Scale a mountain

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    For views that extend across the park, these two Smoky Mountain summits provide easy access off Newfound Gap Road. Find the first one — the Chimney Tops trail — about seven miles from Sugarlands. Chimney Tops is not for the faint of heart but is popular with everyone from young kids to older adults. The hike to the Chimneys is about four steep miles up and back with plenty of switchbacks and a steep rock scramble at the end. Brave that and you’ll be rewarded with one of the best views in the Smokies. If that image induces jelly legs, 360-degree vistas can also be found at Clingman’s Dome, a one-mile out and back hike up a paved road to the Smokies’ highest peak.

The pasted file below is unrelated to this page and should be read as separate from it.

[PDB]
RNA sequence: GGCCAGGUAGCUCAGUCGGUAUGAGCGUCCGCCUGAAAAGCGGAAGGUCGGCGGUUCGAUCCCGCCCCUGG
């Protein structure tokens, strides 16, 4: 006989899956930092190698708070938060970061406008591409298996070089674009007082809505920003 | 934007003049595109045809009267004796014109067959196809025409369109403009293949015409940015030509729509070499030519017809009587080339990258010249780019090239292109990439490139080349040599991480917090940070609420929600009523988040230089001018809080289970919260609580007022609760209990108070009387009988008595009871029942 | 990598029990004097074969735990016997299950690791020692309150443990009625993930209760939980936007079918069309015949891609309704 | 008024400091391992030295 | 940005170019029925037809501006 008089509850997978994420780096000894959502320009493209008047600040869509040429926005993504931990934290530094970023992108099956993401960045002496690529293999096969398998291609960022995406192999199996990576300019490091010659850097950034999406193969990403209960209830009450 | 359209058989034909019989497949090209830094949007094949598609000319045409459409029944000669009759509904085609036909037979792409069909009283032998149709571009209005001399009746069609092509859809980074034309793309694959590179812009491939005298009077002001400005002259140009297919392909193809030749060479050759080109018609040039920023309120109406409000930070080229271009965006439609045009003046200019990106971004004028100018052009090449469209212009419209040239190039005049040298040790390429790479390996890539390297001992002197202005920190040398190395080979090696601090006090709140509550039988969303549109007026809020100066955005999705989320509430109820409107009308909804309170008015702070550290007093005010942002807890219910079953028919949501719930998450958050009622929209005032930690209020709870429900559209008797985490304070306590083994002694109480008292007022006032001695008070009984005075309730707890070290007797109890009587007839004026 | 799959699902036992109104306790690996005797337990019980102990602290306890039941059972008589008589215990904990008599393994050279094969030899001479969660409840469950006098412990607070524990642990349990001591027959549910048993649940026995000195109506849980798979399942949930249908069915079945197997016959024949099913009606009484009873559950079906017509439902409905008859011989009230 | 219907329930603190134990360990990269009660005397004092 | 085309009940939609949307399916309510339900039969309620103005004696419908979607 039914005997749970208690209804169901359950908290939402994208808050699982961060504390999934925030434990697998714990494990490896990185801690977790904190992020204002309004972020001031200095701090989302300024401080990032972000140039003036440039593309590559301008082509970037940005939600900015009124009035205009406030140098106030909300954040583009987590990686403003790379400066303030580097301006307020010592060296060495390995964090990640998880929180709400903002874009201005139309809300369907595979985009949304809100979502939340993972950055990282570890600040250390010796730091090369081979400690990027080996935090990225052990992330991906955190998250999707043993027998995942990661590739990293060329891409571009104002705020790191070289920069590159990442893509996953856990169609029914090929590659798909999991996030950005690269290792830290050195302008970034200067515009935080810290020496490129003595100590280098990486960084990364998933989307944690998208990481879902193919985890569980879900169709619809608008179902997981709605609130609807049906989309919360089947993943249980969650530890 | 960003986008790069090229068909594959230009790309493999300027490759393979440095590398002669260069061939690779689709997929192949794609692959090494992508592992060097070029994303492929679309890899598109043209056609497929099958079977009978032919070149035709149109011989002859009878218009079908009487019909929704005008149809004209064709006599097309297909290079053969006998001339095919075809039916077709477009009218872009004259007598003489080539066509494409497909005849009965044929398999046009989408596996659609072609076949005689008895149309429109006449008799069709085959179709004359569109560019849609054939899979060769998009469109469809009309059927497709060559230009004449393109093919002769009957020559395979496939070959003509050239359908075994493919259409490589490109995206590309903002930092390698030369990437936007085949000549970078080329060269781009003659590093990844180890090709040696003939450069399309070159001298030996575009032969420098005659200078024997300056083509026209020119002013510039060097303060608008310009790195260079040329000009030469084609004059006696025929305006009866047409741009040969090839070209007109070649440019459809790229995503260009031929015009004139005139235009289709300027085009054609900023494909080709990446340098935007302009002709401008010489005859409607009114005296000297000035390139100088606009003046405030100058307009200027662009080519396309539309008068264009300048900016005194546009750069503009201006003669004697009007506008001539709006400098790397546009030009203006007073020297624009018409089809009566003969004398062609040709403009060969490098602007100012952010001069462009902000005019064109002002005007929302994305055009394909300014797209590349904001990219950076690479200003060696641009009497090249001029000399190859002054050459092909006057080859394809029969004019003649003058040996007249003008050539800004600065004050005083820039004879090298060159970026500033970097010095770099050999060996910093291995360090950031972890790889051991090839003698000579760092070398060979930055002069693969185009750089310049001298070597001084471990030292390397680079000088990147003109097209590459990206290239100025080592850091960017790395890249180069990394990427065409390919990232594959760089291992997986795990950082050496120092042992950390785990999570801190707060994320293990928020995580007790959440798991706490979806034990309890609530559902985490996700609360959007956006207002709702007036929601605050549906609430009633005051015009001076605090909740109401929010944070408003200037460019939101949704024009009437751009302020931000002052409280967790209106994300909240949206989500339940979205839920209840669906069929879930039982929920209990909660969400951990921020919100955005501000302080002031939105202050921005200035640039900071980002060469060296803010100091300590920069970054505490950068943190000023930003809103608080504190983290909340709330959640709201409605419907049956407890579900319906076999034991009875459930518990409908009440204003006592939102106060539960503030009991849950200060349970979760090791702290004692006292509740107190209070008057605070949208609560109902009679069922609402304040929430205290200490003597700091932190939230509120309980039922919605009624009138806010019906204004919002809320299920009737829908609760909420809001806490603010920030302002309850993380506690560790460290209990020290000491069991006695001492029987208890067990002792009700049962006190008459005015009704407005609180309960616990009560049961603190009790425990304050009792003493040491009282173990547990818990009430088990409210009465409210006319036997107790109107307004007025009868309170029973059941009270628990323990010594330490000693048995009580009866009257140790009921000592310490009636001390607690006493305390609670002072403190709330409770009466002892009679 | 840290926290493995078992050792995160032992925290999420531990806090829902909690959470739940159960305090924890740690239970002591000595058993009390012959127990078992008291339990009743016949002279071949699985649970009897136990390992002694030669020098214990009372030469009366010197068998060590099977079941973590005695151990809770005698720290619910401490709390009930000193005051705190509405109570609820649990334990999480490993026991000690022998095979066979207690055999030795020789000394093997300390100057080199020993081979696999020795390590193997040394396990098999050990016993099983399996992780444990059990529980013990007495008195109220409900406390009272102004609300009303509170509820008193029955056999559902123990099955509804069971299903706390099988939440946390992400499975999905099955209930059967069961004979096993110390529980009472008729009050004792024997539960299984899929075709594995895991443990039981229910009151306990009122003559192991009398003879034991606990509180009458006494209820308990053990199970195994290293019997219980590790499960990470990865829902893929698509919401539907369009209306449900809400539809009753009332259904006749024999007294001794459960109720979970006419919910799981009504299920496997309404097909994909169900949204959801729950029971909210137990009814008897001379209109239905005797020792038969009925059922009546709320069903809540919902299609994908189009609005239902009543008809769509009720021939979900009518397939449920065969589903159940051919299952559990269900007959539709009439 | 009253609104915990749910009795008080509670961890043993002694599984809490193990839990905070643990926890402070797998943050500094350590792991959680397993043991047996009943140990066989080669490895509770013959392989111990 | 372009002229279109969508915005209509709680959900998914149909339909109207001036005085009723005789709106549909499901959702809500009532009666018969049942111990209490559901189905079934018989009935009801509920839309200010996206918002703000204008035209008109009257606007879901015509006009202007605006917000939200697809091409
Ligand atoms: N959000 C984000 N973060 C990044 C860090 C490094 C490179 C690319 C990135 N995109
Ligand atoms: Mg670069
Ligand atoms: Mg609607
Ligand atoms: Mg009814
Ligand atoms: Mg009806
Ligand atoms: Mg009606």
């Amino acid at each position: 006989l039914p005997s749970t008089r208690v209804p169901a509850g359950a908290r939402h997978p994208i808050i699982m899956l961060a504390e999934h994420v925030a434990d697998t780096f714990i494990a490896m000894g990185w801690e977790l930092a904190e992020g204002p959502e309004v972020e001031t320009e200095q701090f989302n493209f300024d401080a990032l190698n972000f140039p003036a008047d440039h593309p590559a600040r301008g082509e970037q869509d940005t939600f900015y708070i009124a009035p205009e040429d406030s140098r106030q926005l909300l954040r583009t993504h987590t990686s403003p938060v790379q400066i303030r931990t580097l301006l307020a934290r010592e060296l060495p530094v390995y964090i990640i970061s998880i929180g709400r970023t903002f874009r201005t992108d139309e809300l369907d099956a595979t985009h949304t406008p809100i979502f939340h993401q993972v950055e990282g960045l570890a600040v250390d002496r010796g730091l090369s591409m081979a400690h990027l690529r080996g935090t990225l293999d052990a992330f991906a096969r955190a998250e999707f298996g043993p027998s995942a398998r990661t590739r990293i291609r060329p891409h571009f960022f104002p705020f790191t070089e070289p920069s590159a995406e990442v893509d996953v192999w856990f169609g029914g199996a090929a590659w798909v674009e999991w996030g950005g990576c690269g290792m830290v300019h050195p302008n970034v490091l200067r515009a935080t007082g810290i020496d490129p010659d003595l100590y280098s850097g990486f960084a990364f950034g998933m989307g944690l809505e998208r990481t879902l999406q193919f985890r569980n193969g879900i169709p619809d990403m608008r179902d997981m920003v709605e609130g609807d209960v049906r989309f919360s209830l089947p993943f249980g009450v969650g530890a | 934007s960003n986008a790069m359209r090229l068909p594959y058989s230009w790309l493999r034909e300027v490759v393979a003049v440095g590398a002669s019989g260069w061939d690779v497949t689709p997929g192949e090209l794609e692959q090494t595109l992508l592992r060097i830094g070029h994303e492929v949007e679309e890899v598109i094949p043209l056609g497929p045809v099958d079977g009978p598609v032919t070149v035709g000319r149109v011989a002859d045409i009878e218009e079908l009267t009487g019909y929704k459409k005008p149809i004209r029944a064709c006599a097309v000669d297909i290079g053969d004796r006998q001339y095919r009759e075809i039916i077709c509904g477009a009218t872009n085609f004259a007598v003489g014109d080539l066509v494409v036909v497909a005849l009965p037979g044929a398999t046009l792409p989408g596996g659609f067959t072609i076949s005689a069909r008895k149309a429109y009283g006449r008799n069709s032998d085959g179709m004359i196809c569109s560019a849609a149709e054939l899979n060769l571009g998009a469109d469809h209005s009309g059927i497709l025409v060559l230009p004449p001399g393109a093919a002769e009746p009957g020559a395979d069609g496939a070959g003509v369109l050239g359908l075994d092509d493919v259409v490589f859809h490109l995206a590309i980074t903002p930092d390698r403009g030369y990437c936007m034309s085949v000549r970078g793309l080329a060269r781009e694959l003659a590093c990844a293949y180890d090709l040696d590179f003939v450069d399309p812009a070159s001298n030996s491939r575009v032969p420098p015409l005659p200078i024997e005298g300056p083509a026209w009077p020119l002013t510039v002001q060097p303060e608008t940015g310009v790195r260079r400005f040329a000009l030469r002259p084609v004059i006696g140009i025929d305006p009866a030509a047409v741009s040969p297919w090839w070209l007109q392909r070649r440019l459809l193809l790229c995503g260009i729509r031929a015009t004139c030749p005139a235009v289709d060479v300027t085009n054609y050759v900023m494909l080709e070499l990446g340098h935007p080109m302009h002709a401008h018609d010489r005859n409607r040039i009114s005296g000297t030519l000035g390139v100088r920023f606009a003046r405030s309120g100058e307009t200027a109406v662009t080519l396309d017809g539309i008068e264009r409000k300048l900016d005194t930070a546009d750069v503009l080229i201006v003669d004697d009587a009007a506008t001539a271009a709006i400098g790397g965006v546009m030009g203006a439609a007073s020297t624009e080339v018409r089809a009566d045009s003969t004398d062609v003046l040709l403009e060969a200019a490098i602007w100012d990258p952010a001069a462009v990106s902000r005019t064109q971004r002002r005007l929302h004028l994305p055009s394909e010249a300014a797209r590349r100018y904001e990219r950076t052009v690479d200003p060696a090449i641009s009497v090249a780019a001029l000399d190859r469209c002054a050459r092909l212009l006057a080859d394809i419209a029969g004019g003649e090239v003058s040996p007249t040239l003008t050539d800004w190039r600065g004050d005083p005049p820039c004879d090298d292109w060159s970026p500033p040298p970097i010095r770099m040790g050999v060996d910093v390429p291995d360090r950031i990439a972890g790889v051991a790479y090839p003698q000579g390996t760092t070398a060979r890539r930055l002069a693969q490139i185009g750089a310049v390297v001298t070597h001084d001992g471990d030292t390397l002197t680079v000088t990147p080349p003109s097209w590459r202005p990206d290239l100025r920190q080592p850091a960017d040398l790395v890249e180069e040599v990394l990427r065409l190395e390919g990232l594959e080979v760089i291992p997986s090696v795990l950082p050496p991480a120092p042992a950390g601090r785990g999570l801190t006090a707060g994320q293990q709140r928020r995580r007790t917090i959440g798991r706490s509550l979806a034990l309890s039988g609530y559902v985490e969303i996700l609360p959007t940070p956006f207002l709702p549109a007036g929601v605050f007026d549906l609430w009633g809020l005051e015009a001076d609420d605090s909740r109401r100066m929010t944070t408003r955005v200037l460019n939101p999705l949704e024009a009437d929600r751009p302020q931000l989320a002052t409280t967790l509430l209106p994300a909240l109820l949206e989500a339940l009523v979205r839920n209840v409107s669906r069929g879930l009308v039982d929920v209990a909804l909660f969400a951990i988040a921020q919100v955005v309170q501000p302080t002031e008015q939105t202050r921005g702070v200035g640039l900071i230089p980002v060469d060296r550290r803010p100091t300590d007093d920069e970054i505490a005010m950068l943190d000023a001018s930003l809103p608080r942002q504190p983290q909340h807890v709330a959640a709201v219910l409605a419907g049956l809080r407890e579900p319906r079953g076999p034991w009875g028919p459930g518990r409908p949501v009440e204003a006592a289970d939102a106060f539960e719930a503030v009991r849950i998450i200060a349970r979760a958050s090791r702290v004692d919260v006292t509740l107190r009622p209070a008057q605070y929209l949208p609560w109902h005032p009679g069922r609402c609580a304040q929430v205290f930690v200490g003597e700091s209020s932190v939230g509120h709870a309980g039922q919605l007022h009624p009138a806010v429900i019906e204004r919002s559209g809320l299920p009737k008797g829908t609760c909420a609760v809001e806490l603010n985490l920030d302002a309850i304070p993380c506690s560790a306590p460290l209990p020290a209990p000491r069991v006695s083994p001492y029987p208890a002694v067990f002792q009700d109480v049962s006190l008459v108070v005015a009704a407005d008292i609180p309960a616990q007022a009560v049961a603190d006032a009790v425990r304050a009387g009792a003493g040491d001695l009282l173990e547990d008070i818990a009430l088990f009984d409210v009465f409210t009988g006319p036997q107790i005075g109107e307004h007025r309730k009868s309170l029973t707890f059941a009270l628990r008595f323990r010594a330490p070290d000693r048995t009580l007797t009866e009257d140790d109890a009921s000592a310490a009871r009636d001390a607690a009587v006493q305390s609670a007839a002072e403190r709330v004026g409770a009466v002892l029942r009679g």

Take a dip

    Few images harbor sentiments of carefree summer days like jumping off a rock into a cool mountain pool and plenty of down-home swimming holes are tucked throughout the park. A favorite is the one locals refer to as the Townsend ‘Y’ at the intersection of the Little River and Middle Prong where Laurel Creek Road meets Route 73. A wide, grassy slope begs for a picnic blanket where you can watch the kids bomb off the rocks into the river below. Requiring a bit more effort (but totally worth it), hike to Mouse Creek Falls along the Big Creek Trail. The falls are two miles from the trailhead and Midnight Hole, the ultimate swimming hole, is along the way.

    See the light show